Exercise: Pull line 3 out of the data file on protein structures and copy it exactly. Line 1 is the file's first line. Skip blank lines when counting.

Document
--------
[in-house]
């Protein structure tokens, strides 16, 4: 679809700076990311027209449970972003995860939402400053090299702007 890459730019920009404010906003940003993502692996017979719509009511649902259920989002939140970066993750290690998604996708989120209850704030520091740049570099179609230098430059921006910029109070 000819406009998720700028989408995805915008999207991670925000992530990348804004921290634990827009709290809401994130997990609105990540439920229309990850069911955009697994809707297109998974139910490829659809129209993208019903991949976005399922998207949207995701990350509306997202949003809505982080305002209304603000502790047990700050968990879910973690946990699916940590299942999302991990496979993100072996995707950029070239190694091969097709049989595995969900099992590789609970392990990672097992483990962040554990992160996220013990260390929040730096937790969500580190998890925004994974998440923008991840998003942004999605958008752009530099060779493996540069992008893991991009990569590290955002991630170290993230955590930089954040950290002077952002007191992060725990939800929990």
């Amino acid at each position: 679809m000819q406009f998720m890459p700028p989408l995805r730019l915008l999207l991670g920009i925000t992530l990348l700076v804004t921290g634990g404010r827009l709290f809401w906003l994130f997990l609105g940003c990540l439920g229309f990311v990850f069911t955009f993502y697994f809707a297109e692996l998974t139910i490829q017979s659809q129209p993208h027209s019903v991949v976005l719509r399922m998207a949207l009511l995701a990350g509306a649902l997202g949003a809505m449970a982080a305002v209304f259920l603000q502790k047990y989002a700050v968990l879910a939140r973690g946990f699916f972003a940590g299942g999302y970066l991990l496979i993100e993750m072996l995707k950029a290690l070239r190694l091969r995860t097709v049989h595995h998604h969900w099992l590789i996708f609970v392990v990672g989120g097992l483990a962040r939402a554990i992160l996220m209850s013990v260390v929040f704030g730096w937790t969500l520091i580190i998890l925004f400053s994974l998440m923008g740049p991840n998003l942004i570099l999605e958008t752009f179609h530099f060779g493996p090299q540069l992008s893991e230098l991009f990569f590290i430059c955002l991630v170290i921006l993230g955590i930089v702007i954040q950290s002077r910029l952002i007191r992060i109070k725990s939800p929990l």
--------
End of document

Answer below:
């Amino acid at each position: 679809m000819q406009f998720m890459p700028p989408l995805r730019l915008l999207l991670g920009i925000t992530l990348l700076v804004t921290g634990g404010r827009l709290f809401w906003l994130f997990l609105g940003c990540l439920g229309f990311v990850f069911t955009f993502y697994f809707a297109e692996l998974t139910i490829q017979s659809q129209p993208h027209s019903v991949v976005l719509r399922m998207a949207l009511l995701a990350g509306a649902l997202g949003a809505m449970a982080a305002v209304f259920l603000q502790k047990y989002a700050v968990l879910a939140r973690g946990f699916f972003a940590g299942g999302y970066l991990l496979i993100e993750m072996l995707k950029a290690l070239r190694l091969r995860t097709v049989h595995h998604h969900w099992l590789i996708f609970v392990v990672g989120g097992l483990a962040r939402a554990i992160l996220m209850s013990v260390v929040f704030g730096w937790t969500l520091i580190i998890l925004f400053s994974l998440m923008g740049p991840n998003l942004i570099l999605e958008t752009f179609h530099f060779g493996p090299q540069l992008s893991e230098l991009f990569f590290i430059c955002l991630v170290i921006l993230g955590i930089v702007i954040q950290s002077r910029l952002i007191r992060i109070k725990s939800p929990l």